Book: The Memory Thief (City of Wishes Book One) by Rachel Morgan (2019)

Reviewer: Bethany

Age/Genre: Urban Fantasy

You’ll probably like this if: You thought Cinderella could use more magic…and a few vampires.

Content Notes: Classism, Racism, Slavery, Abuse

I came across this Cinderella retelling as an ad on BookBub, one of the lists I get emailed to me periodically. I clicked on it because I wanted a closer look at the cover art. I bought it because of the description. I read the whole series, because I had to find out what happens next. To explain The Memory Thief, I have to set the stage a bit: 

The four high races – faeries, humans, shifters, and vampires – warred hundreds of years ago. When the war ended, faeries were the ruling class, shifters and vampires had territories they were restricted to, and humans became slaves of the other races. Faeries most commonly held human slaves in order to preserve their stores of magic essence. Vampires held human slaves for their blood. Shifters kept humans to preserve their race. As the years passed, the races began to mingle more and more, though there is still very clearly a hierarchy. The vampires and shifters were allowed to move to faery-ruled lands and vice versa. Some humans were freed and became active members of the economy, although they were generally disdained for their inability to control magic.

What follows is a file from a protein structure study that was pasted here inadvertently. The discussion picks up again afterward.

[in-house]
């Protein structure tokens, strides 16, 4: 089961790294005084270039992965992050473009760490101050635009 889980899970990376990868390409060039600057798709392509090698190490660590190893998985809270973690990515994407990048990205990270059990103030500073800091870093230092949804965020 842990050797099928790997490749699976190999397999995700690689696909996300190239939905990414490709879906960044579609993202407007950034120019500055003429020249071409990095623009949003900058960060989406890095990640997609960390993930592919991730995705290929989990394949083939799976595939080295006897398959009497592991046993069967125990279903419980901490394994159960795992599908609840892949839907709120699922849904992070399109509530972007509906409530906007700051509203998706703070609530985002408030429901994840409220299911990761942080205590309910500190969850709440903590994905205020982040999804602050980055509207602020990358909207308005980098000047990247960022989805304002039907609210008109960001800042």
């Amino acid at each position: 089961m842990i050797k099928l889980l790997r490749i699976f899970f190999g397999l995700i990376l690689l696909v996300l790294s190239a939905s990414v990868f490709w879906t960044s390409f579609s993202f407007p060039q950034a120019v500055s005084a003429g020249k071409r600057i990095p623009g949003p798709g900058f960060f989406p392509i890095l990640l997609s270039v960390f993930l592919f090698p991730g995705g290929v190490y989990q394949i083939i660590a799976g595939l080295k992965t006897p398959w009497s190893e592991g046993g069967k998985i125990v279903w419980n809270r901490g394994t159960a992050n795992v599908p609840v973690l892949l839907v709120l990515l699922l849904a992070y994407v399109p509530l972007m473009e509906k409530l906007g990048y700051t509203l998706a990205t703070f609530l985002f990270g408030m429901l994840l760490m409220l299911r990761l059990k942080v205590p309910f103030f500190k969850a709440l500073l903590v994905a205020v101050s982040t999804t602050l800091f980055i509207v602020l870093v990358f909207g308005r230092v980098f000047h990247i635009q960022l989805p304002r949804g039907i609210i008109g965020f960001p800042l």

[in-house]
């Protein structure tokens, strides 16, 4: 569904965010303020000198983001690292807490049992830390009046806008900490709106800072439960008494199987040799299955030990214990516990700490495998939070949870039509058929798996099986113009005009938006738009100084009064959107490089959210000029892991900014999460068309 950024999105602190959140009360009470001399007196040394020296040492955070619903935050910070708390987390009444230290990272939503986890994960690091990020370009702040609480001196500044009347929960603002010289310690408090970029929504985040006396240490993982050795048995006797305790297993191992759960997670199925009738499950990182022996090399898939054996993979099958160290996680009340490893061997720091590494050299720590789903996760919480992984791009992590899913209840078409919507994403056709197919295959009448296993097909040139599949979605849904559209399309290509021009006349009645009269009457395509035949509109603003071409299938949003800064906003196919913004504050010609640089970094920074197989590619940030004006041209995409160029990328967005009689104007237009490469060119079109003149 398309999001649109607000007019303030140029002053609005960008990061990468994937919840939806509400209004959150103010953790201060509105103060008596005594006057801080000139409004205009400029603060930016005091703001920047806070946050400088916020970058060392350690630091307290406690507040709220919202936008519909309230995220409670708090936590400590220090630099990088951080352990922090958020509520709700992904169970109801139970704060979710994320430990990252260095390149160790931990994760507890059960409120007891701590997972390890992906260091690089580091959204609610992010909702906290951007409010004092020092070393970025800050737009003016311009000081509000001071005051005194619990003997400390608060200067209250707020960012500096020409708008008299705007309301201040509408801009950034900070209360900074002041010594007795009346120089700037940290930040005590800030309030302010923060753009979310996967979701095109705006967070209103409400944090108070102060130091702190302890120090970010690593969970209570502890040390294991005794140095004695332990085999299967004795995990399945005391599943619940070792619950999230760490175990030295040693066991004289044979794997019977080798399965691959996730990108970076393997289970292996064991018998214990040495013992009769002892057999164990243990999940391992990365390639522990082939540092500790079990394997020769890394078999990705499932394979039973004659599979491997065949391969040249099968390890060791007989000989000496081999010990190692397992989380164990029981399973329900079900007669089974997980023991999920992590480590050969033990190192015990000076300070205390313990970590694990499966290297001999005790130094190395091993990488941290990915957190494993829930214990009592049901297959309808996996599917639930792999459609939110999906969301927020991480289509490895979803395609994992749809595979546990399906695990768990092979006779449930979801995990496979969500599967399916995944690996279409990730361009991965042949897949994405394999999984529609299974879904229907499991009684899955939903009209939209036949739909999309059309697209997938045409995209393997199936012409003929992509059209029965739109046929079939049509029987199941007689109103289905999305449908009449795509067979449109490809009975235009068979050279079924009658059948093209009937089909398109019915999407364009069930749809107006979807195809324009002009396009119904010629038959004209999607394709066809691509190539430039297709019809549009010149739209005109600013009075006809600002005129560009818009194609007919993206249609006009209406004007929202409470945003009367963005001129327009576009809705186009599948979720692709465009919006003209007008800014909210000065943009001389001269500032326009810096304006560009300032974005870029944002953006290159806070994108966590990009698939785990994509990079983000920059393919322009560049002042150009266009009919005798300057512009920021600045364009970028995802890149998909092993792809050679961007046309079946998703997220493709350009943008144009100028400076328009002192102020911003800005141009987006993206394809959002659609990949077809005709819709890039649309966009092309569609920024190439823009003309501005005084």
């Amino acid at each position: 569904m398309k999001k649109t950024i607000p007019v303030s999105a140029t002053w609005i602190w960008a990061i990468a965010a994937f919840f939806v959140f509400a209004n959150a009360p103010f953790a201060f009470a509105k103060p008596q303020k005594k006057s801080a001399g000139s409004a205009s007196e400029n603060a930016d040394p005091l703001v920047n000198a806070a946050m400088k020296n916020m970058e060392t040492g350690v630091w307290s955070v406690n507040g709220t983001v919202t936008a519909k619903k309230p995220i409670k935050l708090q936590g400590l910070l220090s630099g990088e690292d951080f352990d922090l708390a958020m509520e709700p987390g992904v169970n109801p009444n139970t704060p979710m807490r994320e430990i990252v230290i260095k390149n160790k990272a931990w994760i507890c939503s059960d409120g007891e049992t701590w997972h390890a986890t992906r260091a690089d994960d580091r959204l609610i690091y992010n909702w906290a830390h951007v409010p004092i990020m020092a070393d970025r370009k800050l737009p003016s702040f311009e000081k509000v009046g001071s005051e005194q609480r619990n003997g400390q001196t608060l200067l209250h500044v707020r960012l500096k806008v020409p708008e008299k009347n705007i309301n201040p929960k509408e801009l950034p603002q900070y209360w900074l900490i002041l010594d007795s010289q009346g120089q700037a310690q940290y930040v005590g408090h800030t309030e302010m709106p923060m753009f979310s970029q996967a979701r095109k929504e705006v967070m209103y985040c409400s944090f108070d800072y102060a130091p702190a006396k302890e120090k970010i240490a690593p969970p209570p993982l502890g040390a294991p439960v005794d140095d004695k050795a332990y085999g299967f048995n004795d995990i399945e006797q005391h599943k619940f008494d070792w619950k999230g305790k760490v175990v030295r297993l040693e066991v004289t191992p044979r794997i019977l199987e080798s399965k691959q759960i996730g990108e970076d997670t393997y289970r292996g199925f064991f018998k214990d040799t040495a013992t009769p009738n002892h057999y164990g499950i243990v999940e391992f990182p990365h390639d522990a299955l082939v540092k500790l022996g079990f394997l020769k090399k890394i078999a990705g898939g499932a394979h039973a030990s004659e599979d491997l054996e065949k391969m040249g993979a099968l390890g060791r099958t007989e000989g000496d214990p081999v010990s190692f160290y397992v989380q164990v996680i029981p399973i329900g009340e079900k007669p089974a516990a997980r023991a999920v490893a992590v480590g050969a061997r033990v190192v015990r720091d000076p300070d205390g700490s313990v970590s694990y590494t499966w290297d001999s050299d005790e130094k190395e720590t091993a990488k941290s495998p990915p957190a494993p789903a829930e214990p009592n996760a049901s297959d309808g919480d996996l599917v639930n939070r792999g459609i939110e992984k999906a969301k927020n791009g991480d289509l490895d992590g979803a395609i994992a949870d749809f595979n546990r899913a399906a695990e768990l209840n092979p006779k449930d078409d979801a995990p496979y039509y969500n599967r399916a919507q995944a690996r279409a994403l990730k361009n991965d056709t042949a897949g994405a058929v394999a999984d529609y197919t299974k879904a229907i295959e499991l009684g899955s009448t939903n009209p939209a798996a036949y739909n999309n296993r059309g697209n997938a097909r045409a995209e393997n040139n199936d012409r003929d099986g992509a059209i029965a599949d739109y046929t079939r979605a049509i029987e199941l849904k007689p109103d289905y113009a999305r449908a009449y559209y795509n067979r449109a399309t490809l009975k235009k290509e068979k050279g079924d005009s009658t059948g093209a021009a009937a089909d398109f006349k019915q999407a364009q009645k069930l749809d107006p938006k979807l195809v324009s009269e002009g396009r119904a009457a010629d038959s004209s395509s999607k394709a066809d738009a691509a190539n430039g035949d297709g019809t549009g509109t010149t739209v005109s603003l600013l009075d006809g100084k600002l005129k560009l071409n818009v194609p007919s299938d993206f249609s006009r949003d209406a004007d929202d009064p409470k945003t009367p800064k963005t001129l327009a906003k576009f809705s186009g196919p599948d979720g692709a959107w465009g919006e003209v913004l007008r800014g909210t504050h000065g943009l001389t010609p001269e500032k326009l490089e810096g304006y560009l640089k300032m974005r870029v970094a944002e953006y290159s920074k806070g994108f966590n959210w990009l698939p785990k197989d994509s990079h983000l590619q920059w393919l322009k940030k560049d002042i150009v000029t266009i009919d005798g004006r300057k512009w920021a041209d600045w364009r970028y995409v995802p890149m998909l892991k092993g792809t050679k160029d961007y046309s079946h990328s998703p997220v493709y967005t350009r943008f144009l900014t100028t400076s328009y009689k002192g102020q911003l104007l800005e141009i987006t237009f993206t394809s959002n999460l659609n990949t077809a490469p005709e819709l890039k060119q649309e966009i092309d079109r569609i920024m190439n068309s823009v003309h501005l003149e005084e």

Estelle (Elle) Winter, is a human, born to human parents of some wealth and influence, with the previously unheard of ability to wipe memories. Elle’s mother died of a long-term illness when Elle was 7-years-old. Her father married Salvia, a faerie, when Elle was 12. Salvia had two daughters from a previous marriage, Meredith and Sienna. They lived together happily until Elle’s father was bitten by a vampire and killed himself rather than turn. The family discovered quickly that the majority of their properties and fancier belongings had to be sold to cover the debts of their patriarch. They ended up with a townhouse in a shabby genteel neighborhood in Vale City. Salvia enslaved Elle with magic as a way to ensure that Elle would wipe memories whenever Salvia wished.

Now, Elle is the human slave of her faerie stepfamily. She cleans, cooks, runs errands, and occasionally helps with the cons that Salvia and Meredith use to support their lavish lifestyle. Meredith uses her beauty to attract unsuspecting rich men (who Salvia chooses) into getting engaged and/or giving her lavish gifts. When the con has run its course, she brings the men home to “meet the family” and Elle wipes their memories. Elle’s stepsister, Meredith, is just as self-serving as Salvia, but Sienna is kind and struggles against her mother’s abusive nature. Salvia often uses Sienna as a means to control Elle by physically punishing Sienna for Elle’s failures. Together, Sienna and Elle plot to get Elle’s freedom and escape from Salvia’s house.